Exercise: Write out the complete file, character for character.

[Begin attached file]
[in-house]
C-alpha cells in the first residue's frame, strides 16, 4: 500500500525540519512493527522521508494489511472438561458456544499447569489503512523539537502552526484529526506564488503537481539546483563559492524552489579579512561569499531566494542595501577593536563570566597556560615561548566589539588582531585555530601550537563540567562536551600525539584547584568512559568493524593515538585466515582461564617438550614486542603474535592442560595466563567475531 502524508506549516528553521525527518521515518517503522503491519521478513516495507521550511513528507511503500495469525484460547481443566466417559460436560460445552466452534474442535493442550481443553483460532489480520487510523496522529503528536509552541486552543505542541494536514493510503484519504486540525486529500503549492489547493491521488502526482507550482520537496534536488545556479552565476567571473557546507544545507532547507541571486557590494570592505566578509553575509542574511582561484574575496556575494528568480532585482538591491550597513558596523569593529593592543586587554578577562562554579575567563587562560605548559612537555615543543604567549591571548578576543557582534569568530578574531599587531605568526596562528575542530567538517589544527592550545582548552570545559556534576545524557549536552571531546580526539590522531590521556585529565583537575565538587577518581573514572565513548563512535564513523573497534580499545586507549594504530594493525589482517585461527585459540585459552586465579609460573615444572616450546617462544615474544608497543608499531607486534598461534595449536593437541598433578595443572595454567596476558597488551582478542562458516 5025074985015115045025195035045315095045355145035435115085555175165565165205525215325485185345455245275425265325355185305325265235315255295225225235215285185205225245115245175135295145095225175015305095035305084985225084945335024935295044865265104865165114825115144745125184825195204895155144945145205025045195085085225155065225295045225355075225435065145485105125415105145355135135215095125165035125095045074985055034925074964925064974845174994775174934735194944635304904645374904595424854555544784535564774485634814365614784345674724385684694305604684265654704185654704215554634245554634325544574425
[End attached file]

[in-house]
C-alpha cells in the first residue's frame, strides 16, 4: 500500500525540519512493527522521508494489511472438561458456544499447569489503512523539537502552526484529526506564488503537481539546483563559492524552489579579512561569499531566494542595501577593536563570566597556560615561548566589539588582531585555530601550537563540567562536551600525539584547584568512559568493524593515538585466515582461564617438550614486542603474535592442560595466563567475531 502524508506549516528553521525527518521515518517503522503491519521478513516495507521550511513528507511503500495469525484460547481443566466417559460436560460445552466452534474442535493442550481443553483460532489480520487510523496522529503528536509552541486552543505542541494536514493510503484519504486540525486529500503549492489547493491521488502526482507550482520537496534536488545556479552565476567571473557546507544545507532547507541571486557590494570592505566578509553575509542574511582561484574575496556575494528568480532585482538591491550597513558596523569593529593592543586587554578577562562554579575567563587562560605548559612537555615543543604567549591571548578576543557582534569568530578574531599587531605568526596562528575542530567538517589544527592550545582548552570545559556534576545524557549536552571531546580526539590522531590521556585529565583537575565538587577518581573514572565513548563512535564513523573497534580499545586507549594504530594493525589482517585461527585459540585459552586465579609460573615444572616450546617462544615474544608497543608499531607486534598461534595449536593437541598433578595443572595454567596476558597488551582478542562458516 5025074985015115045025195035045315095045355145035435115085555175165565165205525215325485185345455245275425265325355185305325265235315255295225225235215285185205225245115245175135295145095225175015305095035305084985225084945335024935295044865265104865165114825115144745125184825195204895155144945145205025045195085085225155065225295045225355075225435065145485105125415105145355135135215095125165035125095045074985055034925074964925064974845174994775174934735194944635304904645374904595424854555544784535564774485634814365614784345674724385684694305604684265654704185654704215554634245554634325544574425